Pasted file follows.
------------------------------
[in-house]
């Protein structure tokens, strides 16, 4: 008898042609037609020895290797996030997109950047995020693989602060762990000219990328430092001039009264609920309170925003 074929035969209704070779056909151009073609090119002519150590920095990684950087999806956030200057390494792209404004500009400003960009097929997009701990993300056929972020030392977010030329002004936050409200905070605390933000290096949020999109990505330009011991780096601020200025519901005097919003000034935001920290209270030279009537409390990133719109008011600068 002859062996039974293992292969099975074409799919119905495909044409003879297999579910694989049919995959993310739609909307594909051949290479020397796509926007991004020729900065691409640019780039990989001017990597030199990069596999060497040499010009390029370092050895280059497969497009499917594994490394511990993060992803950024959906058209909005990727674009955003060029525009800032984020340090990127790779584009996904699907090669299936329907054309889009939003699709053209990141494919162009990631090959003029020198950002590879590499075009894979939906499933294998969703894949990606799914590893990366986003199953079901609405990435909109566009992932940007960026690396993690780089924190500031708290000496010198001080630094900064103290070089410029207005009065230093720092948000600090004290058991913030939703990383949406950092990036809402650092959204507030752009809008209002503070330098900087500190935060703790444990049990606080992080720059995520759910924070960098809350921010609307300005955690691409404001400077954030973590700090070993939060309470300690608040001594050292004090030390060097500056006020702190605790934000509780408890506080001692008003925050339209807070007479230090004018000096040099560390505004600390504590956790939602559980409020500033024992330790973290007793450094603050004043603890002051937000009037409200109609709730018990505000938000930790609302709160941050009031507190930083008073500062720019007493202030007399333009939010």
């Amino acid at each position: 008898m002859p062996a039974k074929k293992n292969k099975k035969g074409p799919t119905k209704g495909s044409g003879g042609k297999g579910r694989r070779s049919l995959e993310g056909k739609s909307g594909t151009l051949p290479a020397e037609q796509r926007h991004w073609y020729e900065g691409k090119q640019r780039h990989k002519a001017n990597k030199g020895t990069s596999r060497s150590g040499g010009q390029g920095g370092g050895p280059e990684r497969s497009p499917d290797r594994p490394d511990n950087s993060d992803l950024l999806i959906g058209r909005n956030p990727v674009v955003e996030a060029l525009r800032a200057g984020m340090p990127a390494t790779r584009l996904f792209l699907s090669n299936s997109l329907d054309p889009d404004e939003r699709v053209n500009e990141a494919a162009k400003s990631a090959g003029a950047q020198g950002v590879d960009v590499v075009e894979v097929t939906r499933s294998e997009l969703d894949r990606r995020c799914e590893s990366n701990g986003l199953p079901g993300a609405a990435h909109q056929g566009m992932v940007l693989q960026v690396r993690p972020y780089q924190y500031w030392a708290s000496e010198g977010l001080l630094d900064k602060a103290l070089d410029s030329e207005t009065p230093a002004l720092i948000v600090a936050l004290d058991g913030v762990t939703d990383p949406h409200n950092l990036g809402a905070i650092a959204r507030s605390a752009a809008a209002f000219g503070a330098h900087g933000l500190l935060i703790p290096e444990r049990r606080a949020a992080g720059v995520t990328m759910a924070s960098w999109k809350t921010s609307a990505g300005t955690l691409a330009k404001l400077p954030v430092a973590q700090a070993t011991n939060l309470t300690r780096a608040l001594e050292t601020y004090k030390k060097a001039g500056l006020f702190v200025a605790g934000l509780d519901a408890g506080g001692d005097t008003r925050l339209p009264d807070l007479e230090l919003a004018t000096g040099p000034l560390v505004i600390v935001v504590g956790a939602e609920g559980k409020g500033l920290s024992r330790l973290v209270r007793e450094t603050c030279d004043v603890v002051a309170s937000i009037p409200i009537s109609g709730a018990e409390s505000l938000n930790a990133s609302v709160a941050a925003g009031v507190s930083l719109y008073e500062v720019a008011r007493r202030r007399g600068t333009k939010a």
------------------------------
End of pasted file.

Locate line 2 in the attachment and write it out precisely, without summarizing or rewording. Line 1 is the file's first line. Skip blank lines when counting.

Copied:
């Protein structure tokens, strides 16, 4: 008898042609037609020895290797996030997109950047995020693989602060762990000219990328430092001039009264609920309170925003 074929035969209704070779056909151009073609090119002519150590920095990684950087999806956030200057390494792209404004500009400003960009097929997009701990993300056929972020030392977010030329002004936050409200905070605390933000290096949020999109990505330009011991780096601020200025519901005097919003000034935001920290209270030279009537409390990133719109008011600068 002859062996039974293992292969099975074409799919119905495909044409003879297999579910694989049919995959993310739609909307594909051949290479020397796509926007991004020729900065691409640019780039990989001017990597030199990069596999060497040499010009390029370092050895280059497969497009499917594994490394511990993060992803950024959906058209909005990727674009955003060029525009800032984020340090990127790779584009996904699907090669299936329907054309889009939003699709053209990141494919162009990631090959003029020198950002590879590499075009894979939906499933294998969703894949990606799914590893990366986003199953079901609405990435909109566009992932940007960026690396993690780089924190500031708290000496010198001080630094900064103290070089410029207005009065230093720092948000600090004290058991913030939703990383949406950092990036809402650092959204507030752009809008209002503070330098900087500190935060703790444990049990606080992080720059995520759910924070960098809350921010609307300005955690691409404001400077954030973590700090070993939060309470300690608040001594050292004090030390060097500056006020702190605790934000509780408890506080001692008003925050339209807070007479230090004018000096040099560390505004600390504590956790939602559980409020500033024992330790973290007793450094603050004043603890002051937000009037409200109609709730018990505000938000930790609302709160941050009031507190930083008073500062720019007493202030007399333009939010």